Three APU researchers from the Institute of Culture and Environment – Associate Professor of Geology Amanda King, Emeritus Professor Jim Brown, and MSES graduate James Meyers – recently published their work on the hydrogeology of Eklutna Basin in the Journal of Hydrology. Eklutna Lake is the primary water supply for the city of Anchorage. With shrinking glaciers and a changing climate facing Alaska, there is uncertainty surrounding the future of this resource.
As part of his Master of Science in Environmental Science (MSES) thesis, James Meyers measured the hydraulic conductivity of soils of the Eklutna watershed. Understanding the hydraulic conductivity of soils is important because it provides a measure of how fast and how much water will reach Eklutna Lake. There were no previous measurements of hydraulic conductivity in this area, making this paper a significant contribution to the scientific community. You can read the abstract here.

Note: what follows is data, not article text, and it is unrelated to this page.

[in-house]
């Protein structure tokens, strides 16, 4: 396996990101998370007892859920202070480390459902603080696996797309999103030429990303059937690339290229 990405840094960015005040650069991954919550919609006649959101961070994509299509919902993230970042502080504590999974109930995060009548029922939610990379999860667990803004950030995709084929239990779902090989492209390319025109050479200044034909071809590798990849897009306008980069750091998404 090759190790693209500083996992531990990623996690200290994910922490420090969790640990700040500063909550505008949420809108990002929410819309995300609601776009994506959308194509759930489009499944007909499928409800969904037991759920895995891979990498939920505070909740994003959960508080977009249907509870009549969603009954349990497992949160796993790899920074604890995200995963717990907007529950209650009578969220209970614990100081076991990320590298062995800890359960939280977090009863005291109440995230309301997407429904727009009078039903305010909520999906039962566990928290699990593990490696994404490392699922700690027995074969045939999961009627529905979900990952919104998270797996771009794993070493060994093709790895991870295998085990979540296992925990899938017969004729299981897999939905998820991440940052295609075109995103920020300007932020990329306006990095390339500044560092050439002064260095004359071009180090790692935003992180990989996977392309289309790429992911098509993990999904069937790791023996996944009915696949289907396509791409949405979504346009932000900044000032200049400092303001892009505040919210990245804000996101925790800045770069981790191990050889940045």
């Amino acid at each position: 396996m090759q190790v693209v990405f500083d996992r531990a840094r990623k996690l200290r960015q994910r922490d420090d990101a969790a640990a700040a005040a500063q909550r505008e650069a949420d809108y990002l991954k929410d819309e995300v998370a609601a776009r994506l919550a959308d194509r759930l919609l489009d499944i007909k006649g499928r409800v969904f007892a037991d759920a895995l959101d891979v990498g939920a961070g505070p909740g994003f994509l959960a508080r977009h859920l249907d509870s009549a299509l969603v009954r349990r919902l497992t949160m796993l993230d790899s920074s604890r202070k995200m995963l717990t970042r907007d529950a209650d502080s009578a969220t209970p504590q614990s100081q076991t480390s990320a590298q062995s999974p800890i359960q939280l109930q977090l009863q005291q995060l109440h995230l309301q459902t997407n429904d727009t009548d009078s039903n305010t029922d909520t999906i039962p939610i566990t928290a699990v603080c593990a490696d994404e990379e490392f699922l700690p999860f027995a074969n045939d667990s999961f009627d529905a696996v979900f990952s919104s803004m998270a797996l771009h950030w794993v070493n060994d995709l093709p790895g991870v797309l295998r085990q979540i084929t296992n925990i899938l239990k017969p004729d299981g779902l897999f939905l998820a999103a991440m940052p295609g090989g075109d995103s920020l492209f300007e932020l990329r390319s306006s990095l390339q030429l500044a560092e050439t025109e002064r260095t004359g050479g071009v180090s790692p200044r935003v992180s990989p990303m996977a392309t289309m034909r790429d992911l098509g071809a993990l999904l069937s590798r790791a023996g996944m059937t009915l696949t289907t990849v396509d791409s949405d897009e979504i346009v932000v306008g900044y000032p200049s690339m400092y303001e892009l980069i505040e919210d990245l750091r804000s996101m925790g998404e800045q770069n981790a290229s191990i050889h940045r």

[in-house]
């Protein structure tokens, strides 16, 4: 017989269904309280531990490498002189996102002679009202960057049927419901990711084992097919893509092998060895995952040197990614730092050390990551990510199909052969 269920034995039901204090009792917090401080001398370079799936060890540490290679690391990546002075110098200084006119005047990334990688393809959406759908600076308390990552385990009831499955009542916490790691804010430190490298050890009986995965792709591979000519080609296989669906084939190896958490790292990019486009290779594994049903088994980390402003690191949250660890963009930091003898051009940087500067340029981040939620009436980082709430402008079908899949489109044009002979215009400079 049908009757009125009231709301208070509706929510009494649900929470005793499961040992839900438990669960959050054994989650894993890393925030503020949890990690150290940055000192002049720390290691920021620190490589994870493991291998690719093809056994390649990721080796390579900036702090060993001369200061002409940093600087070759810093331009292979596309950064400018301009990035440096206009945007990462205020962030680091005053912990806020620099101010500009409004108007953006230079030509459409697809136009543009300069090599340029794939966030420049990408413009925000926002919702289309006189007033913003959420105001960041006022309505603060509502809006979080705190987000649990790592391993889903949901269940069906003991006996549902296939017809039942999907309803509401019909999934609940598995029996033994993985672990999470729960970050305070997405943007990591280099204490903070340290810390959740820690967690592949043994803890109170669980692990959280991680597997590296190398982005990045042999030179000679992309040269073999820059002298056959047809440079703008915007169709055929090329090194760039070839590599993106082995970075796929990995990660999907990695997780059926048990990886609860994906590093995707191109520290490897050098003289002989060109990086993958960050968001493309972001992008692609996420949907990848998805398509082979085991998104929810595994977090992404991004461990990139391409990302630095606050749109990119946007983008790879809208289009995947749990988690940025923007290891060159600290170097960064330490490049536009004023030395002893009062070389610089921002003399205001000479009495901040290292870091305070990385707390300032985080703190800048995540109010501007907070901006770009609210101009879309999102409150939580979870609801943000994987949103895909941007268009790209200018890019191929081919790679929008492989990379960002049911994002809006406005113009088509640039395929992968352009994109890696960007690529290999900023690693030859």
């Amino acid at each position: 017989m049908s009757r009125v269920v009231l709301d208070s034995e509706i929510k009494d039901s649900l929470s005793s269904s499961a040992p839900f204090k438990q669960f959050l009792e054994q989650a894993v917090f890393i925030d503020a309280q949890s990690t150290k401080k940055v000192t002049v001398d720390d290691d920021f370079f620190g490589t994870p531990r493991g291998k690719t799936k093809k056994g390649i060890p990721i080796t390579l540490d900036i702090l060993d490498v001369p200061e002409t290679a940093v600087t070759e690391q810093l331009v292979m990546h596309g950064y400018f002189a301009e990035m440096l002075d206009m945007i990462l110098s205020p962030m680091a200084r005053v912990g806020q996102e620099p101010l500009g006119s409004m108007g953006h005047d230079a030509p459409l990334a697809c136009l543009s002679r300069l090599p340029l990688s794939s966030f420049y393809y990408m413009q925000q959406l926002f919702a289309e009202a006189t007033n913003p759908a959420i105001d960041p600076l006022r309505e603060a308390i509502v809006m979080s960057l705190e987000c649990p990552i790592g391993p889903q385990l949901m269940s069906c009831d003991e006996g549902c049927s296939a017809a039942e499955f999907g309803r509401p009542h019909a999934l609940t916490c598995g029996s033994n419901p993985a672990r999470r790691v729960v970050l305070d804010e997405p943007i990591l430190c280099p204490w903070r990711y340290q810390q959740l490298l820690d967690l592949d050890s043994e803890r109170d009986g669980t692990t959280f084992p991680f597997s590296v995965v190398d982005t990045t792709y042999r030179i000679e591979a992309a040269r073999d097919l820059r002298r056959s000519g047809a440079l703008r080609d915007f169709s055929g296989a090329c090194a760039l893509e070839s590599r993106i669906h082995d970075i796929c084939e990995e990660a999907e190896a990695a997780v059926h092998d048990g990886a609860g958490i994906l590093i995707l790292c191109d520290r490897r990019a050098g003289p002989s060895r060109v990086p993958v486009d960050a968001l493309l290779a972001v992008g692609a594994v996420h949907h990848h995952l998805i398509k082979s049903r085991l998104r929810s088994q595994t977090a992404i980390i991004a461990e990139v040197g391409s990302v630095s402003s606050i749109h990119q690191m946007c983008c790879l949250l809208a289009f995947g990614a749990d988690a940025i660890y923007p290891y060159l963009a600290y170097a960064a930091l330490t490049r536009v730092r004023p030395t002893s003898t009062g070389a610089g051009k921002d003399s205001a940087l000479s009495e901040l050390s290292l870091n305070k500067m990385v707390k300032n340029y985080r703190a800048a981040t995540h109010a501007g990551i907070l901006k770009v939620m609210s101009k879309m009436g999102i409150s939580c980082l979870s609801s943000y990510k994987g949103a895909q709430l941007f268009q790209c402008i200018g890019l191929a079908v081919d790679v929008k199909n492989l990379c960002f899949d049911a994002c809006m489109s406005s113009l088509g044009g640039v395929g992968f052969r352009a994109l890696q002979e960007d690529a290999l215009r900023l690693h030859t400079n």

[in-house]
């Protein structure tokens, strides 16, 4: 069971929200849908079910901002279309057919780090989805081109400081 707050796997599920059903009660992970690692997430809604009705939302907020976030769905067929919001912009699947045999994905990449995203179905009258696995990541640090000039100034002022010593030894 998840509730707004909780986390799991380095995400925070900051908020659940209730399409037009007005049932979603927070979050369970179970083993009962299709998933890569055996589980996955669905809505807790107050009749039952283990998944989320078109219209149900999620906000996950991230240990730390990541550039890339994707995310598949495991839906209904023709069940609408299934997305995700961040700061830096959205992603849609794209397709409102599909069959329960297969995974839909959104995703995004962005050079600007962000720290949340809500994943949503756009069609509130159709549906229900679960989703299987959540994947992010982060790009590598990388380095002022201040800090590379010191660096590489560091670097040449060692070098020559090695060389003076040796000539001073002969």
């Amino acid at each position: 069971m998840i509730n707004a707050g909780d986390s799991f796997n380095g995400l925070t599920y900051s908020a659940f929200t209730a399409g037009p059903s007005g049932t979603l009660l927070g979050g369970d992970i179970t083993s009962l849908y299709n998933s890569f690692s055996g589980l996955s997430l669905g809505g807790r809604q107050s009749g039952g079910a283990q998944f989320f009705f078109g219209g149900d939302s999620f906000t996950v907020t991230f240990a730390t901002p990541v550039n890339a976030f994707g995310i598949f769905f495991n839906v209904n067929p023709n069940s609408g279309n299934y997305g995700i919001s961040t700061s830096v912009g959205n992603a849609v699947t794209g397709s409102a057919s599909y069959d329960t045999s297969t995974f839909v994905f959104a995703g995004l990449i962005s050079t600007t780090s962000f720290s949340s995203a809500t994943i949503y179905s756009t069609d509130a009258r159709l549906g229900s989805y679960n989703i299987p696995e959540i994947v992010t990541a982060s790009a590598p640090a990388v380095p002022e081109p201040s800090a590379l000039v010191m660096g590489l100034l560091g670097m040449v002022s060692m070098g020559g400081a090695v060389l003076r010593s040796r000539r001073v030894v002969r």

If you have a UAA/APU consortium library account, you can access the full report here for free.